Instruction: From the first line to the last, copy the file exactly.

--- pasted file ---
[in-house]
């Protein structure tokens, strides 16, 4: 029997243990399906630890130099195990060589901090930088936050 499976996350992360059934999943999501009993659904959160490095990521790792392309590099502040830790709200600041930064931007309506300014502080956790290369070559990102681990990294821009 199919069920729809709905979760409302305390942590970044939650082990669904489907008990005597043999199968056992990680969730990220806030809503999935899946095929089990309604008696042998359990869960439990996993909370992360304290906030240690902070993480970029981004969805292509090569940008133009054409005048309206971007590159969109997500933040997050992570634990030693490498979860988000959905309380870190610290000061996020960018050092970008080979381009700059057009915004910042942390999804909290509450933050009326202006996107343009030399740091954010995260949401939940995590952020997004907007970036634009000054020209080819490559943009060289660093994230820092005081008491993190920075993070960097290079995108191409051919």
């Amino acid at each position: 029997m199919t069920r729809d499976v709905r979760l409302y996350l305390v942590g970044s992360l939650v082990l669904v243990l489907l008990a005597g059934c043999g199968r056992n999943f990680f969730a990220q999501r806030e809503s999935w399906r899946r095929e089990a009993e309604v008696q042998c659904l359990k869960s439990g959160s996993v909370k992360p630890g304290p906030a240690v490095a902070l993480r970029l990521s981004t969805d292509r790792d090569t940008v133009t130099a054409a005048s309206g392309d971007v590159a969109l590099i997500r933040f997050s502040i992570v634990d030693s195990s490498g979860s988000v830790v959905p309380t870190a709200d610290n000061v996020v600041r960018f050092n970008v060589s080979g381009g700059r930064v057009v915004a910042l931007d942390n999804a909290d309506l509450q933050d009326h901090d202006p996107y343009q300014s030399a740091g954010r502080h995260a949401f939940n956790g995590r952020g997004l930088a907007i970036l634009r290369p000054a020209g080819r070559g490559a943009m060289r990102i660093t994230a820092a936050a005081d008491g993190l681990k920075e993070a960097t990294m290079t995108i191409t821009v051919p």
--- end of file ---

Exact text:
[in-house]
């Protein structure tokens, strides 16, 4: 029997243990399906630890130099195990060589901090930088936050 499976996350992360059934999943999501009993659904959160490095990521790792392309590099502040830790709200600041930064931007309506300014502080956790290369070559990102681990990294821009 199919069920729809709905979760409302305390942590970044939650082990669904489907008990005597043999199968056992990680969730990220806030809503999935899946095929089990309604008696042998359990869960439990996993909370992360304290906030240690902070993480970029981004969805292509090569940008133009054409005048309206971007590159969109997500933040997050992570634990030693490498979860988000959905309380870190610290000061996020960018050092970008080979381009700059057009915004910042942390999804909290509450933050009326202006996107343009030399740091954010995260949401939940995590952020997004907007970036634009000054020209080819490559943009060289660093994230820092005081008491993190920075993070960097290079995108191409051919």
């Amino acid at each position: 029997m199919t069920r729809d499976v709905r979760l409302y996350l305390v942590g970044s992360l939650v082990l669904v243990l489907l008990a005597g059934c043999g199968r056992n999943f990680f969730a990220q999501r806030e809503s999935w399906r899946r095929e089990a009993e309604v008696q042998c659904l359990k869960s439990g959160s996993v909370k992360p630890g304290p906030a240690v490095a902070l993480r970029l990521s981004t969805d292509r790792d090569t940008v133009t130099a054409a005048s309206g392309d971007v590159a969109l590099i997500r933040f997050s502040i992570v634990d030693s195990s490498g979860s988000v830790v959905p309380t870190a709200d610290n000061v996020v600041r960018f050092n970008v060589s080979g381009g700059r930064v057009v915004a910042l931007d942390n999804a909290d309506l509450q933050d009326h901090d202006p996107y343009q300014s030399a740091g954010r502080h995260a949401f939940n956790g995590r952020g997004l930088a907007i970036l634009r290369p000054a020209g080819r070559g490559a943009m060289r990102i660093t994230a820092a936050a005081d008491g993190l681990k920075e993070a960097t990294m290079t995108i191409t821009v051919p």